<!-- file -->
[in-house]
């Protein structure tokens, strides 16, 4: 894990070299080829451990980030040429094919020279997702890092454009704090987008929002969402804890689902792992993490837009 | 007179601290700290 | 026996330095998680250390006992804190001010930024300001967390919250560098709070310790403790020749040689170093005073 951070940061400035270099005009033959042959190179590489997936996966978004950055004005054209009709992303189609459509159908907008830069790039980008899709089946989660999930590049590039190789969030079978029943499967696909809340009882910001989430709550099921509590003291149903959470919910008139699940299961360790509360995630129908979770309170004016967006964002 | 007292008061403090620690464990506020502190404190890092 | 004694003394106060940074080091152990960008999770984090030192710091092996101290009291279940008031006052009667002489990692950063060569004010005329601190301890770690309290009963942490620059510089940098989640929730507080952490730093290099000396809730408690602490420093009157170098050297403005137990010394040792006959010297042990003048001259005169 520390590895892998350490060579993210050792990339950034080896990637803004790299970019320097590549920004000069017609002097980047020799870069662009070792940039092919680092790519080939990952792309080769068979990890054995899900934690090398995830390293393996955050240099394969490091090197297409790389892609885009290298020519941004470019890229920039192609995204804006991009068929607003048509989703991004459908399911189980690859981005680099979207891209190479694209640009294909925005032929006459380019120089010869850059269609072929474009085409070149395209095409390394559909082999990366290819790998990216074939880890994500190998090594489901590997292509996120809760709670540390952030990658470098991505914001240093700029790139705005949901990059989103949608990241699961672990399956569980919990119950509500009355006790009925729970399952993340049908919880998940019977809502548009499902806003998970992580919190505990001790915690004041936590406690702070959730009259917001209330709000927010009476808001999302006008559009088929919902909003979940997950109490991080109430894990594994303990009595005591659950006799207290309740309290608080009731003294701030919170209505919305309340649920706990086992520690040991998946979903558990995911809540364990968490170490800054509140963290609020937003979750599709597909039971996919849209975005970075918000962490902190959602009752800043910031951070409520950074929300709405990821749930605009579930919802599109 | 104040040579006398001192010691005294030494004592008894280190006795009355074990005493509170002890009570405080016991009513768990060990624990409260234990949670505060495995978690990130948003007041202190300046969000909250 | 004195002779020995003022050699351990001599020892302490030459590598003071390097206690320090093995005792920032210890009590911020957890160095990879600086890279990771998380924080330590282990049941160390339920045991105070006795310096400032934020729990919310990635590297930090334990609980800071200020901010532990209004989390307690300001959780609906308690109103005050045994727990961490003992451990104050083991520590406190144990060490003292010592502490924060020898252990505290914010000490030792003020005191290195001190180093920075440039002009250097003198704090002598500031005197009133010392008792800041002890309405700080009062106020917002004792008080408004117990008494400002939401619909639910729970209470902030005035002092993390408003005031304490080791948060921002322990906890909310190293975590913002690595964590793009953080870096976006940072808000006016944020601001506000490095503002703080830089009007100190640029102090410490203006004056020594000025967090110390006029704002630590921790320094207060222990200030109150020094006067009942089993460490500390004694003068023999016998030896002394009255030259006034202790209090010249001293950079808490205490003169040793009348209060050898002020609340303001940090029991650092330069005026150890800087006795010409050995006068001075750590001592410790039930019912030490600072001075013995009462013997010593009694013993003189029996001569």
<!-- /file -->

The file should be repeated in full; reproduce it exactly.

[in-house]
């Protein structure tokens, strides 16, 4: 894990070299080829451990980030040429094919020279997702890092454009704090987008929002969402804890689902792992993490837009 | 007179601290700290 | 026996330095998680250390006992804190001010930024300001967390919250560098709070310790403790020749040689170093005073 951070940061400035270099005009033959042959190179590489997936996966978004950055004005054209009709992303189609459509159908907008830069790039980008899709089946989660999930590049590039190789969030079978029943499967696909809340009882910001989430709550099921509590003291149903959470919910008139699940299961360790509360995630129908979770309170004016967006964002 | 007292008061403090620690464990506020502190404190890092 | 004694003394106060940074080091152990960008999770984090030192710091092996101290009291279940008031006052009667002489990692950063060569004010005329601190301890770690309290009963942490620059510089940098989640929730507080952490730093290099000396809730408690602490420093009157170098050297403005137990010394040792006959010297042990003048001259005169 520390590895892998350490060579993210050792990339950034080896990637803004790299970019320097590549920004000069017609002097980047020799870069662009070792940039092919680092790519080939990952792309080769068979990890054995899900934690090398995830390293393996955050240099394969490091090197297409790389892609885009290298020519941004470019890229920039192609995204804006991009068929607003048509989703991004459908399911189980690859981005680099979207891209190479694209640009294909925005032929006459380019120089010869850059269609072929474009085409070149395209095409390394559909082999990366290819790998990216074939880890994500190998090594489901590997292509996120809760709670540390952030990658470098991505914001240093700029790139705005949901990059989103949608990241699961672990399956569980919990119950509500009355006790009925729970399952993340049908919880998940019977809502548009499902806003998970992580919190505990001790915690004041936590406690702070959730009259917001209330709000927010009476808001999302006008559009088929919902909003979940997950109490991080109430894990594994303990009595005591659950006799207290309740309290608080009731003294701030919170209505919305309340649920706990086992520690040991998946979903558990995911809540364990968490170490800054509140963290609020937003979750599709597909039971996919849209975005970075918000962490902190959602009752800043910031951070409520950074929300709405990821749930605009579930919802599109 | 104040040579006398001192010691005294030494004592008894280190006795009355074990005493509170002890009570405080016991009513768990060990624990409260234990949670505060495995978690990130948003007041202190300046969000909250 | 004195002779020995003022050699351990001599020892302490030459590598003071390097206690320090093995005792920032210890009590911020957890160095990879600086890279990771998380924080330590282990049941160390339920045991105070006795310096400032934020729990919310990635590297930090334990609980800071200020901010532990209004989390307690300001959780609906308690109103005050045994727990961490003992451990104050083991520590406190144990060490003292010592502490924060020898252990505290914010000490030792003020005191290195001190180093920075440039002009250097003198704090002598500031005197009133010392008792800041002890309405700080009062106020917002004792008080408004117990008494400002939401619909639910729970209470902030005035002092993390408003005031304490080791948060921002322990906890909310190293975590913002690595964590793009953080870096976006940072808000006016944020601001506000490095503002703080830089009007100190640029102090410490203006004056020594000025967090110390006029704002630590921790320094207060222990200030109150020094006067009942089993460490500390004694003068023999016998030896002394009255030259006034202790209090010249001293950079808490205490003169040793009348209060050898002020609340303001940090029991650092330069005026150890800087006795010409050995006068001075750590001592410790039930019912030490600072001075013995009462013997010593009694013993003189029996001569």